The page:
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Annapurna Circuit, Part 1

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Getting out of Kathmandu

From the window of our Thai Air jet we could see the summit of Everest, and off to the left the towering range of peaks where we planned to spend the next month on a 330 km trek around the Annapurna Massif. The shear brute size of the Himalayas is intimidating but Betty and I were experienced mountain hikers and we plunged ahead with the confidence of the very naive. The mountains, it turned out, were the least of our challenges.

A perfunctory look at our passports and packs and we were waved out of the Customs building to where the baggage container from the jet was parked in a jumble of taxis and people scrambling to recover their bags. The overhead door on the container had a broken latch and refused to stay up so I held it for the sari-clad woman behind me – a big mistake. I had just assumed the role of the broken latch and the bin filled with people scrabbling for their bags like shoppers at a bargain counter.

While I was holding up the lid, Betty, perusing the adds on the airport bulletin board, discovered a hotel at a fraction the cost of the guesthouse recommended by our Canadian travel agent. What the heck, we were used to roughing it – second big mistake!

The taxi was unable to take us all the way. The street became too narrow for a car so Betty walked ahead to check out our room. I waited with our packs near the taxi and was trying to fend off a persistent street vender peddling dope in a filthy canvas bag when Betty returned. "No! I did not want to buy his pot. Yes! I was sure it was very strong, but No! we didn't want to try it."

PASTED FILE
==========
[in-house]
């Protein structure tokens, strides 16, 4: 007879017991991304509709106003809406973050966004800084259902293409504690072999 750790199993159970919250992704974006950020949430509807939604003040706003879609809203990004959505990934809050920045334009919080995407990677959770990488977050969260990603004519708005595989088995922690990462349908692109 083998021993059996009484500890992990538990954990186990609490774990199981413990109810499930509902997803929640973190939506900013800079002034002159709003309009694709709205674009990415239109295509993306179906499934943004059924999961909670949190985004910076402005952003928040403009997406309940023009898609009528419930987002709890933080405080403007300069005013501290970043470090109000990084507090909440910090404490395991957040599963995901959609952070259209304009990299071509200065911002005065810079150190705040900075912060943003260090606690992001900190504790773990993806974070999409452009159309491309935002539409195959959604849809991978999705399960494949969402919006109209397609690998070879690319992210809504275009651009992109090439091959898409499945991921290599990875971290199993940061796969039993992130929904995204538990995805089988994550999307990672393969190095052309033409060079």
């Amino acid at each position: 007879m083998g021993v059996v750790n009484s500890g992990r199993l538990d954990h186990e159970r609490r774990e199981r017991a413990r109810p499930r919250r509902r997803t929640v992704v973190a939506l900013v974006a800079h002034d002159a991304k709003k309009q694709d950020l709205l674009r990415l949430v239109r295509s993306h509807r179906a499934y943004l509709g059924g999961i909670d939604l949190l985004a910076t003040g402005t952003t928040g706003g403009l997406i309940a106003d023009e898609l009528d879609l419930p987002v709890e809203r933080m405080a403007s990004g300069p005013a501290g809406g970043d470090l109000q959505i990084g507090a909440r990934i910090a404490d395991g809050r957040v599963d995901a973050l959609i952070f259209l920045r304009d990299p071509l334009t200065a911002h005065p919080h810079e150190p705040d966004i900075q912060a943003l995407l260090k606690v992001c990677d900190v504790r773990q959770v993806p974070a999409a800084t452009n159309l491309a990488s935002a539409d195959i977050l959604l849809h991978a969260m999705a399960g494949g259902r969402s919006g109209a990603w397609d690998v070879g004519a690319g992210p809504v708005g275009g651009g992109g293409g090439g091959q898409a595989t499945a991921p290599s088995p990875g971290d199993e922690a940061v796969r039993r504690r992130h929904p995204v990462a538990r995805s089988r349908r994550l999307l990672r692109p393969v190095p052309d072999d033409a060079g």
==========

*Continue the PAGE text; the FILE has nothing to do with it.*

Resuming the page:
Betty reported the place was a grub-heap and had no door – just a burlap curtain between bed and street.

The guesthouse recommended by our agent turned out to be a decent place – clean bed and dining room, and some of the staff spoke English. We spread out our gear and decided we were set to go. All we needed now was some Nepalese cash and a trekking permit.

After a fitful sleep punctuated by barking dogs and the screams of monkeys fighting outside our window, we headed downtown in search of a bank. Approaching Durbar Square we were surrounded by a group of small boys each promising "best rate" "best rate". I pointed to one and the others faded away without protest. Following our boy down a narrow alley, ducking under a low door and climbing a steep set of stone stairs we entered a bare windowless room. The money trader was seated on the only chair in front of a table piled high with bills, Nepalese at one end American at the other, a pad of paper and pocket calculator in the middle. Our transaction was conducted in perfect English.

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